[VoiceOps] Geographic redundancy
davidb at pins.net
Wed Aug 12 08:56:26 EDT 2009
I think perhaps we're using "interconnection" differently.
Obviously, you can SIP peer and "interconnect" via various IP<->SS7 gateways for
the purposes of exchanging signaling traffic. As you point out, there's a whole
pile of technologies available with various pros and cons.
However, if you want to connect directly to the tandems for the purposes of
owning number blocks, registering an LRN, porting numbers natively, etc. there
is no way to do that with IP. If you buy media gateways to do the TDM -> IP
conversion, then you are now in the TDM world with all that implies; I don't
prejudice against running an "IP backplane" with distributed media gateways vs.
a more traditional DMS or 5E. That's how I run my network, after all, but
that's semantics from the PSTN perspective. One man's "media gateway" is
another man's switch. The SS7 call control and the PSTN interconnection are
If you peer with another carrier who does the IP/TDM interconnection at the
tandems on your behalf, you are still beholden to the actual CLEC that owns your
numbers. To me, that's the true difference (which is both technical as well as
regulatory) between a CLEC and a facilities-based reseller. This may change at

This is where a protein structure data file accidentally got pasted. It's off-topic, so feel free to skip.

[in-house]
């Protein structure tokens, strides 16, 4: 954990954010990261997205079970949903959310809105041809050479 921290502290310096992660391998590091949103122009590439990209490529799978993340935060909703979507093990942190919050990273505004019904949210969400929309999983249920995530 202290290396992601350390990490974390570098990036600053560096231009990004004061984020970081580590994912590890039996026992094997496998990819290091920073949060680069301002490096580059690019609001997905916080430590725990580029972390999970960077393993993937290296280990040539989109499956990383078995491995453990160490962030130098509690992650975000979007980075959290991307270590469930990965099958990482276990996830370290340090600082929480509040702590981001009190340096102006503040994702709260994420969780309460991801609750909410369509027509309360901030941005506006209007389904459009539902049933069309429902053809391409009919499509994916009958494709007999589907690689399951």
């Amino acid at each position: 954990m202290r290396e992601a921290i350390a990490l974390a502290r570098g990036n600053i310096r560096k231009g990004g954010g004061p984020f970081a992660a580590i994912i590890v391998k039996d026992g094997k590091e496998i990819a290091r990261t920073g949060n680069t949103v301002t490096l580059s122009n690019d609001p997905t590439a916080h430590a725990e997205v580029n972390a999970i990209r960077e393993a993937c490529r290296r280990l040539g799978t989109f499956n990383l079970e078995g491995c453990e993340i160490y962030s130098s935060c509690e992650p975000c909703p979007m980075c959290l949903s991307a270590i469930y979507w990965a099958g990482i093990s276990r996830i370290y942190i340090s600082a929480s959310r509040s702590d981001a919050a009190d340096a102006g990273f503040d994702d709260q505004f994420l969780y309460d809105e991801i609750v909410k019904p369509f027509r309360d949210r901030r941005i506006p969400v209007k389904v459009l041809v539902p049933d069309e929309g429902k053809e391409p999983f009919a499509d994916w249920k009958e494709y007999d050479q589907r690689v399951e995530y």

some point (actually, I'm sure it WILL change at some point) but that's at least
a couple of years out, I'm guessing.
On Wed, 12 Aug 2009, Alex Balashov wrote:
> David Birnbaum wrote:
>> I don't believe it's possible to interconnect with IP anywhere as a CLEC
>> since the PSTN infrastructure doesn't exist outside of the SS7 environment
>> for all practical purposes. (Obviously, you can peer with IP but that's
>> not the same as interconnection from a PSTN perspective).
> Sure it is. That's basically what SIGTRAN is; SS7 mapped onto IP.
> I don't know if VeriSign still offers their interconnection product (forget
> what it was called), but it used to be until very recently that you could get
> them to take your point codes and send you the signaling out the back side as
> SIGTRAN, over Internet VPN.
> I've seen many DIY switches built that way, usually for cheap CLECs created
> to support the back side of some VoIP product who don't want to shell out for
> a real switch. Common technique there is to purchase a SIGTRAN to
> H.248/MEGACO and/or MGCP signaling gateway and drive media gateways with that
> controller. So, your physical bearer IMTs can come from the local ILEC to
> your MGWs but your SS7 can come from somewhere else over the Internet
> Squire makes a product that does this
> (http://www.squire-technologies.co.uk/), and I'm sure there are others. Last
> I heard none of them do TCAP/LNP yet, though, which is obviously going to be
> something of a crippling factor if you're interconnecting in a pooling area
> (most markets at this point). And I understand them to have other problems,
> as well. Nevertheless, it is possible.
> Level3 famously built their own signaling gateway for the Lucent TNT Max via
> H.248 in their pre-Viper platform, although I do not know whether the other
> side of that was SS7 or ISDN Q.931 or whatnot. But it did work.
> -- Alex
> Alex Balashov
> Evariste Systems
> Web : http://www.evaristesys.com/
> Tel : (+1) (678) 954-0670
> Direct : (+1) (678) 954-0671
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